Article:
In his decision, Arbitrator Albertyn noted that the question to be answered in this particular case was the following: What did the parties intend when they agreed to the language, “any special holiday as proclaimed by the Governor General or Lieutenant Governor”? As part of that determination, he indicated that that he would have to decide whether there was any sound legal basis for suggesting, as the Employer had, that the parties understood themselves to have agreed that they were not including any holiday which resulted from provincial and/or federal legislation, and that instead only those holidays which resulted from a proclamation issued by the Governor General (or Lieutenant Governor) in Council, acting on the authority of the Cabinet, would become new entitlements under the relevant holiday provisions.

Ultimately, Arbitrator Albertyn found the Employer’s proposition to be “wholly unlikely”. Although he acknowledged that the notion of a difference between Royal Assent and proclamation was interesting, he held that it was far from common knowledge among those responsible for negotiating collective agreements. Not only did he not believe that these individuals would have understood there to be such a difference, but he also did not believe that they would have understood that one type of declaration would create a new holiday entitlement while the other would not. In his view, their focus would not likely have been on the mechanism of promulgation or declaration of the holiday into law, but instead on the outcome.

Arbitrator Albertyn also considered other arbitration awards that had examined what is meant by “proclaimed” and “proclamation”. In particular, he highlighted AUPE and Alberta Health Services (848846), Re (“AUPE”), in which the arbitrator decided that Bill C-5 being given Royal Assent meant that the National Day for Truth and Reconciliation was “proclaimed” “as that word is generally understood in legal parlance”, as well as CUPE 1252 and New Brunswick (Finance and Treasury Board), in which the arbitrator relied on the AUPE decision for the proposition that Royal Assent is the same as proclaiming into law. Arbitrator Albertyn also indicated that he agreed with the arbitrator’s conclusions in CUPE, Local 1750 and Ontario (WSIB) and adopted his reasoning. In that case, Arbitrator Sheehan had interpreted the same language as that at issue and had found that the National Day for Truth and Reconciliation was captured by that language because it had been “proclaimed” by the federal government.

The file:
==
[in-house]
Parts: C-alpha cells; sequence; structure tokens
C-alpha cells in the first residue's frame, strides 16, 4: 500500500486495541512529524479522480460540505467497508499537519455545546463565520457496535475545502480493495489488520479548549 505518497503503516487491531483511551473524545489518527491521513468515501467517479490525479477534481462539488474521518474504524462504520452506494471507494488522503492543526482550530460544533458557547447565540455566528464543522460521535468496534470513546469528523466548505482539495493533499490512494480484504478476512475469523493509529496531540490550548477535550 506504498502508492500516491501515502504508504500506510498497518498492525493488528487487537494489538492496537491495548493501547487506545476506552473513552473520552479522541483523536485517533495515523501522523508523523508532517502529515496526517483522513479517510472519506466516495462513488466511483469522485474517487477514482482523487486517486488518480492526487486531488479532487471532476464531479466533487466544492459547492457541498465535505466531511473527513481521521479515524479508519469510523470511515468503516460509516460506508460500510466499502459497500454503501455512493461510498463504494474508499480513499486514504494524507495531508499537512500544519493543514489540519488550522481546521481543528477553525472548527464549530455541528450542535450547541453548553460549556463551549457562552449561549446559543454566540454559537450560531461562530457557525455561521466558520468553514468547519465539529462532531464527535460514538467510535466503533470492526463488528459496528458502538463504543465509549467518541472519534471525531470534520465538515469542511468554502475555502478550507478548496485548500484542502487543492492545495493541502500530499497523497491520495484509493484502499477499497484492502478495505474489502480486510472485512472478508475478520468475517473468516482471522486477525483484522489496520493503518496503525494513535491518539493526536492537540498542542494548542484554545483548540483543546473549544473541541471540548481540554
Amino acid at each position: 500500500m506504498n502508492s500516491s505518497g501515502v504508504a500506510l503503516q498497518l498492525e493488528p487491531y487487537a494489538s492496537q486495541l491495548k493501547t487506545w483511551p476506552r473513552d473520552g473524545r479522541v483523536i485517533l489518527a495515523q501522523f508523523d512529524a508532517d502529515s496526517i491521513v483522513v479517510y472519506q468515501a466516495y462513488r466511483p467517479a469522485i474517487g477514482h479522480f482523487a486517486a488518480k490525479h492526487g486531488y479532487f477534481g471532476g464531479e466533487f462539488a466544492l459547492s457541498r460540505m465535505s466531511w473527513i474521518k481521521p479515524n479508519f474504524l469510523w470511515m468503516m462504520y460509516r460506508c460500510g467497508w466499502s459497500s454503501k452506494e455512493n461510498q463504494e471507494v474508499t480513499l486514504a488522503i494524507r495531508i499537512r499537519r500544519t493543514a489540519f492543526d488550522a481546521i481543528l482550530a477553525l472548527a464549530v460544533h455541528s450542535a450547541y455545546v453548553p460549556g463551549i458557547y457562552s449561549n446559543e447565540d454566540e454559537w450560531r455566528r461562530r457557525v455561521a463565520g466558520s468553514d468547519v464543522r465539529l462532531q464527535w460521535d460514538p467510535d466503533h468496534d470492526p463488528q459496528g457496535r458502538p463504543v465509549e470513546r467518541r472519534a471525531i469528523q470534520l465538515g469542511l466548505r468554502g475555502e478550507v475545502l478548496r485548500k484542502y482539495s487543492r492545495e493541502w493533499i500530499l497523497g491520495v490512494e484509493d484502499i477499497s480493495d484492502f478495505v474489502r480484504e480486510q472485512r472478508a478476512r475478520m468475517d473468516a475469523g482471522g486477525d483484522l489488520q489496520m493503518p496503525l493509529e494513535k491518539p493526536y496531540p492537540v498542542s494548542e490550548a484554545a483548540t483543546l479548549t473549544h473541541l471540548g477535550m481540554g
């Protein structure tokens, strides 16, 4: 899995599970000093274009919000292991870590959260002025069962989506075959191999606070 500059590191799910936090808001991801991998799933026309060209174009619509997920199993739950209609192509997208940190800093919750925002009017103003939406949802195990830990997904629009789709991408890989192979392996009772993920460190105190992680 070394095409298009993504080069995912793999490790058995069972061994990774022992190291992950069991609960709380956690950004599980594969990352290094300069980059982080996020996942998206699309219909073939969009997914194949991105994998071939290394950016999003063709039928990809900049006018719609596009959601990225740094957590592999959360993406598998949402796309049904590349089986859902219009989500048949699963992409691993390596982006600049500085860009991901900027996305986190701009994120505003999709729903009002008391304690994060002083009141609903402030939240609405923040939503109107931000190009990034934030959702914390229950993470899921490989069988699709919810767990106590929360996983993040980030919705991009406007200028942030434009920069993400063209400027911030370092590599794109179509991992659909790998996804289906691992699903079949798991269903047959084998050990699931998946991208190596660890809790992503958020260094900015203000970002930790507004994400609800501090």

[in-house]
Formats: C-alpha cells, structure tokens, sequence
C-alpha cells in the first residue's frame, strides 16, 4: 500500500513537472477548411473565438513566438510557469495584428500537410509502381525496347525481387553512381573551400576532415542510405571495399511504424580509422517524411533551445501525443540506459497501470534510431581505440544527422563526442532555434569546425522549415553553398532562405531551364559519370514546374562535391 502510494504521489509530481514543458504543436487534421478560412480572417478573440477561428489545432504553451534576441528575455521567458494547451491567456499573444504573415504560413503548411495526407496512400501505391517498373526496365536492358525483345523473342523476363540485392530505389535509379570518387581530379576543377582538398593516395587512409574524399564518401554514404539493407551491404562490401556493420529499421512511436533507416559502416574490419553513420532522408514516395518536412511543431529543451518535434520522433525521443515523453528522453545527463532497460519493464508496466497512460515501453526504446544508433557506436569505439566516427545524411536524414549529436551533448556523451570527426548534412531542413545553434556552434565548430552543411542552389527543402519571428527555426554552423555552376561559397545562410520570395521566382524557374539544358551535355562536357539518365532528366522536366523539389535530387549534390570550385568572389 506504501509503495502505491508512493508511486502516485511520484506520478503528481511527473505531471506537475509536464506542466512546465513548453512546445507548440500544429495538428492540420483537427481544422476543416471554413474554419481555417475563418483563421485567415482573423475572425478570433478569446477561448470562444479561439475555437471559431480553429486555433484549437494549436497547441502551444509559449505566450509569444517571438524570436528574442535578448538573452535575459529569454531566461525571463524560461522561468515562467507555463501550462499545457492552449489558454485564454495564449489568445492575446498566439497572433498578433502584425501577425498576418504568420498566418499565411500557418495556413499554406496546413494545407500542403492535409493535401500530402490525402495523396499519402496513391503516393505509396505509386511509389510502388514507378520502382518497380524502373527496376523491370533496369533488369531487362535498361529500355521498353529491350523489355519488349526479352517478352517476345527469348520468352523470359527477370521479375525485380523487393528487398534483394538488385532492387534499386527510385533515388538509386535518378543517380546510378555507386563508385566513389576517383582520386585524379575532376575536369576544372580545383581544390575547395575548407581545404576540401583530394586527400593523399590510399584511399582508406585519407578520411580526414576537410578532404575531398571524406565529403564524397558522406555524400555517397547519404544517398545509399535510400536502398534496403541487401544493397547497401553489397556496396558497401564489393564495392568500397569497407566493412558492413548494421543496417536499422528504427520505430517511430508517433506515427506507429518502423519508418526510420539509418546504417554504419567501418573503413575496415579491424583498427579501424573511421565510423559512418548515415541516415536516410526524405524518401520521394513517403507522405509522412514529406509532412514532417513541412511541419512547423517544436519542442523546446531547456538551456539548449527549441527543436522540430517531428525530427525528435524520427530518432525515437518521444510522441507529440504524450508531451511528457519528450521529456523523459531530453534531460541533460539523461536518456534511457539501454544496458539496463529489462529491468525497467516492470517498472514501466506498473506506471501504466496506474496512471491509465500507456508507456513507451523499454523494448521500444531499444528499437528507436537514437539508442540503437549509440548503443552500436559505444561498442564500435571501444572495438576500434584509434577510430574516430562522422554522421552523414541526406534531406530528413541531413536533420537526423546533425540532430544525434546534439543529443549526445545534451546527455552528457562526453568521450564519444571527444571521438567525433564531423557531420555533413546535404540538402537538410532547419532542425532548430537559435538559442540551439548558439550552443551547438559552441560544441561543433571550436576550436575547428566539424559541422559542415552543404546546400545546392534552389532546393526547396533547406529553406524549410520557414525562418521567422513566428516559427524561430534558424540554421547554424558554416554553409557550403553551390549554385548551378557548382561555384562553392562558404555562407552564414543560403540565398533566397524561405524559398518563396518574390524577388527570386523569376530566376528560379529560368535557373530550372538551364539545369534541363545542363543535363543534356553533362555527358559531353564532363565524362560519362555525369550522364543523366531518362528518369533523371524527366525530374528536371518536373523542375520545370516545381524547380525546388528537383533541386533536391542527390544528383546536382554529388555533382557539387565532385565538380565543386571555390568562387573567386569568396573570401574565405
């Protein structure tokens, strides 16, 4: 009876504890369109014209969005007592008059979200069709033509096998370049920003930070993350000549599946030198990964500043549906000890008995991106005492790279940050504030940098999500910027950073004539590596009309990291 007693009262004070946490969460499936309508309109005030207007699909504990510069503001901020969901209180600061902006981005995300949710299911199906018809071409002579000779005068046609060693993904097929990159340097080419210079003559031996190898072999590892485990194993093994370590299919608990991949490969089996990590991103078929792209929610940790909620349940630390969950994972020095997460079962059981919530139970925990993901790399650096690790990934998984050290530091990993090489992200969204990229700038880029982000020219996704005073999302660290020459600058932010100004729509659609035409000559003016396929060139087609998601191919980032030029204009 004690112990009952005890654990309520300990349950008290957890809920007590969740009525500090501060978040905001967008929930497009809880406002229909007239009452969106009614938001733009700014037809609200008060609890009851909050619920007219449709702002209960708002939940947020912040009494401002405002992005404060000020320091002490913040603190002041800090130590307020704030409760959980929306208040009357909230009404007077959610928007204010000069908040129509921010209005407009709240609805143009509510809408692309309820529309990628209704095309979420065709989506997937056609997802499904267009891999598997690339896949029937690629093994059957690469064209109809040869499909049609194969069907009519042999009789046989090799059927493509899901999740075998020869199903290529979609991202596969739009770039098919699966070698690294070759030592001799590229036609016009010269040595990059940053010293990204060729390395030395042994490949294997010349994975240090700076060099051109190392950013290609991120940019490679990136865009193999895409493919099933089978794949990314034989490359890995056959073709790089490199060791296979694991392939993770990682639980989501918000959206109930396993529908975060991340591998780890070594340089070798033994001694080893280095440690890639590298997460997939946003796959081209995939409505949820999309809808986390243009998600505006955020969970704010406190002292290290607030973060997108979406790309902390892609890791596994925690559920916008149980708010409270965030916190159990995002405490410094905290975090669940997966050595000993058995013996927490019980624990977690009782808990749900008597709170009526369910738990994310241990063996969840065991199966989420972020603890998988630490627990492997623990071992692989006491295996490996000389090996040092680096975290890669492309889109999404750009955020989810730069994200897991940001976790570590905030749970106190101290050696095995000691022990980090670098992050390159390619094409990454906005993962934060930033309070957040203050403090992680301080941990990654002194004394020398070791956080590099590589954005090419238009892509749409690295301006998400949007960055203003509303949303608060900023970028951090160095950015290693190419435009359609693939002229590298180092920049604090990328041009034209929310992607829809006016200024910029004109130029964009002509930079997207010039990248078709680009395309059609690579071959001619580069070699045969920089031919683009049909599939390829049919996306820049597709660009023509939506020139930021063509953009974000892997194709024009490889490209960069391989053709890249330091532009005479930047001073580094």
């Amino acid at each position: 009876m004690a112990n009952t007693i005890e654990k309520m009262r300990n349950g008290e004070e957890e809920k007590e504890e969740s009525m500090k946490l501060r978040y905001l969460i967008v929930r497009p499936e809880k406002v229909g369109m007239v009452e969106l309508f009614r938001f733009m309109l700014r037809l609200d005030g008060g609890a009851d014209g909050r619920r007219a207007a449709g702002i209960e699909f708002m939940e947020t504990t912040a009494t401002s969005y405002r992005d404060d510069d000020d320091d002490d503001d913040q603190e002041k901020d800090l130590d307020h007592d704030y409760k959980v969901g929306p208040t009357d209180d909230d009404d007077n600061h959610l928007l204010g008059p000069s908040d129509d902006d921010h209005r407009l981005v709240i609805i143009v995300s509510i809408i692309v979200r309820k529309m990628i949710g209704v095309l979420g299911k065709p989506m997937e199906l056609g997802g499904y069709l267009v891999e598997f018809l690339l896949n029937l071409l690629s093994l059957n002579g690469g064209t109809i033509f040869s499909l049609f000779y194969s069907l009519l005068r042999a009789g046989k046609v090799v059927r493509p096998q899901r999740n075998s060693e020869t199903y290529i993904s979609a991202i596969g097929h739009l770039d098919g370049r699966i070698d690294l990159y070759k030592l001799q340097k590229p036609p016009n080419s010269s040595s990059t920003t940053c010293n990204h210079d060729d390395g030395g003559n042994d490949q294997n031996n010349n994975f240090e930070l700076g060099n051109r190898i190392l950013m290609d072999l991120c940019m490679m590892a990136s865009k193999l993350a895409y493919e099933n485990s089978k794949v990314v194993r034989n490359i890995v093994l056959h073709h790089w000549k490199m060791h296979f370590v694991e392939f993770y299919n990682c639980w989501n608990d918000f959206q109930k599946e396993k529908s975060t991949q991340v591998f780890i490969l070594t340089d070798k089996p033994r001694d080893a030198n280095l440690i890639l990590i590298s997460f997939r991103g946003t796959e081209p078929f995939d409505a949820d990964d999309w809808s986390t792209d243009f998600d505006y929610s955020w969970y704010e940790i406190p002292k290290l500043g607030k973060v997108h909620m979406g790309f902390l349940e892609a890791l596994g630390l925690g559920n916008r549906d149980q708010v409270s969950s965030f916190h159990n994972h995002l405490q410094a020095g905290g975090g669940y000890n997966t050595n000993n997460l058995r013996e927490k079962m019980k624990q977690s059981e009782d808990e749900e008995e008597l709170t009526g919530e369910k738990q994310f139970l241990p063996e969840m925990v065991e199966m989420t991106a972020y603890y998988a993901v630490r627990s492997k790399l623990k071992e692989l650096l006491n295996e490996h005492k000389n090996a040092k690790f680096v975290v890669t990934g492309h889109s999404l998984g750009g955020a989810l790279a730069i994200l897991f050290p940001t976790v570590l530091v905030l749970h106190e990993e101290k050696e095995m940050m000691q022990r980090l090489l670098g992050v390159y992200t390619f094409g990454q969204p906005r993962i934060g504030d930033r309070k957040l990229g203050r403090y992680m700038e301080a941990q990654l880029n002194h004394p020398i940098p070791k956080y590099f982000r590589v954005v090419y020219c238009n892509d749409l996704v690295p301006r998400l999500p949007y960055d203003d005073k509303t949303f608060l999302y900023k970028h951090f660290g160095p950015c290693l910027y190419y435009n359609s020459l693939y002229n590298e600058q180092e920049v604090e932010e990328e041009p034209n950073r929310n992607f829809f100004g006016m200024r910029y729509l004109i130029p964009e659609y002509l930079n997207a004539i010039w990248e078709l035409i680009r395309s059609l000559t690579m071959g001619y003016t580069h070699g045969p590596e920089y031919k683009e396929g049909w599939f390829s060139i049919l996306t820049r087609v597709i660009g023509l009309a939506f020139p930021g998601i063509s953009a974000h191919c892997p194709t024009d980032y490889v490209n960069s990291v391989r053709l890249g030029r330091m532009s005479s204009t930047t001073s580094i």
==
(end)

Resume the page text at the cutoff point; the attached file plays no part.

Bearing all of this in mind, Arbitrator Albertyn concluded as follows:

In my view, the specific language used in the collective agreements by the parties to include new holidays created by government does not particularly matter (whether it be “promulgated by the federal or provincial government” or “proclaimed by the Governor General or Lieutenant Governor” or other similar wording), so long as that intention is clear. What is manifest in the phrase, “an employee shall also be entitled to any special holiday as proclaimed by the Governor General or Lieutenant Governor”, is that when a new holiday has become the law of the land, either by federal or provincial legislation or executive order, then it is to be included in their collective agreements. That is the plain and ordinary meaning of the provision.

Accordingly, the grievances were upheld. Arbitrator Albertyn declared that the National Day for Truth and Reconciliation was a paid holiday within each of the holiday provisions in the relevant collective agreements, and that it ought to have been granted as such on September 30, 2022. He referred the matter of remedy back to the parties for resolution.

In Our View

This decision contrasts with one we discussed in an earlier Focus Alert, where the National Day of Mourning for Queen Elizabeth II that was declared on September 19, 2022 was deemed not to have been ”proclaimed” a holiday under somewhat similar collective agreement language. In that case, however, the National Day of Mourning had not been made a holiday through any type of legislative process, and had instead simply been announced in statements made by the Prime Minister and his delegates.

For more information, please contact André Champagne at 613-940-2735 or Noel Platte at 613-563-7660 ext. 7987.